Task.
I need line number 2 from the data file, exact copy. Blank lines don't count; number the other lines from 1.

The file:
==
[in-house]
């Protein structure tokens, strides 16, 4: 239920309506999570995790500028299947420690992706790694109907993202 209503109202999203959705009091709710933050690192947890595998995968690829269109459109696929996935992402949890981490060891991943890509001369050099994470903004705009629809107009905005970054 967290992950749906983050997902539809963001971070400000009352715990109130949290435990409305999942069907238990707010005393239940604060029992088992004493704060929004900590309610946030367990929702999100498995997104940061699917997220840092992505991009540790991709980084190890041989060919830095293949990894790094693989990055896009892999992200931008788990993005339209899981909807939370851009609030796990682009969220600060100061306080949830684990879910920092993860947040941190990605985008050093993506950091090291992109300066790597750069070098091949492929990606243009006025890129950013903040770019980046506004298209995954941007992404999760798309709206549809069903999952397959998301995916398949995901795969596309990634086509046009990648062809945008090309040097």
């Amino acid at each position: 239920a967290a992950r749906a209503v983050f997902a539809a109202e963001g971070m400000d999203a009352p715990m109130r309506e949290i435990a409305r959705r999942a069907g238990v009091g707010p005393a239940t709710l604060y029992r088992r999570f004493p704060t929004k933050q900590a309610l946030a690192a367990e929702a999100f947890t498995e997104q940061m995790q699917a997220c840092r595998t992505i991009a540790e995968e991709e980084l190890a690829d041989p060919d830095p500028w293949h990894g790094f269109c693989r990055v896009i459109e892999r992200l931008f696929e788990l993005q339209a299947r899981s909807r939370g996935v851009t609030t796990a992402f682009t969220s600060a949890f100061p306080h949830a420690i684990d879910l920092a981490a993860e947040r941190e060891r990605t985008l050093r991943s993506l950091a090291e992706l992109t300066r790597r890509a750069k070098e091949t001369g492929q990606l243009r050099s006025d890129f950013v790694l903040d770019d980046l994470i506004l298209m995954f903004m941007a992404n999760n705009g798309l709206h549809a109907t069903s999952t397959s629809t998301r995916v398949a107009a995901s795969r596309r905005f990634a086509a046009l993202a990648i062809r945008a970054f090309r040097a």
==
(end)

């Protein structure tokens, strides 16, 4: 239920309506999570995790500028299947420690992706790694109907993202 209503109202999203959705009091709710933050690192947890595998995968690829269109459109696929996935992402949890981490060891991943890509001369050099994470903004705009629809107009905005970054 967290992950749906983050997902539809963001971070400000009352715990109130949290435990409305999942069907238990707010005393239940604060029992088992004493704060929004900590309610946030367990929702999100498995997104940061699917997220840092992505991009540790991709980084190890041989060919830095293949990894790094693989990055896009892999992200931008788990993005339209899981909807939370851009609030796990682009969220600060100061306080949830684990879910920092993860947040941190990605985008050093993506950091090291992109300066790597750069070098091949492929990606243009006025890129950013903040770019980046506004298209995954941007992404999760798309709206549809069903999952397959998301995916398949995901795969596309990634086509046009990648062809945008090309040097």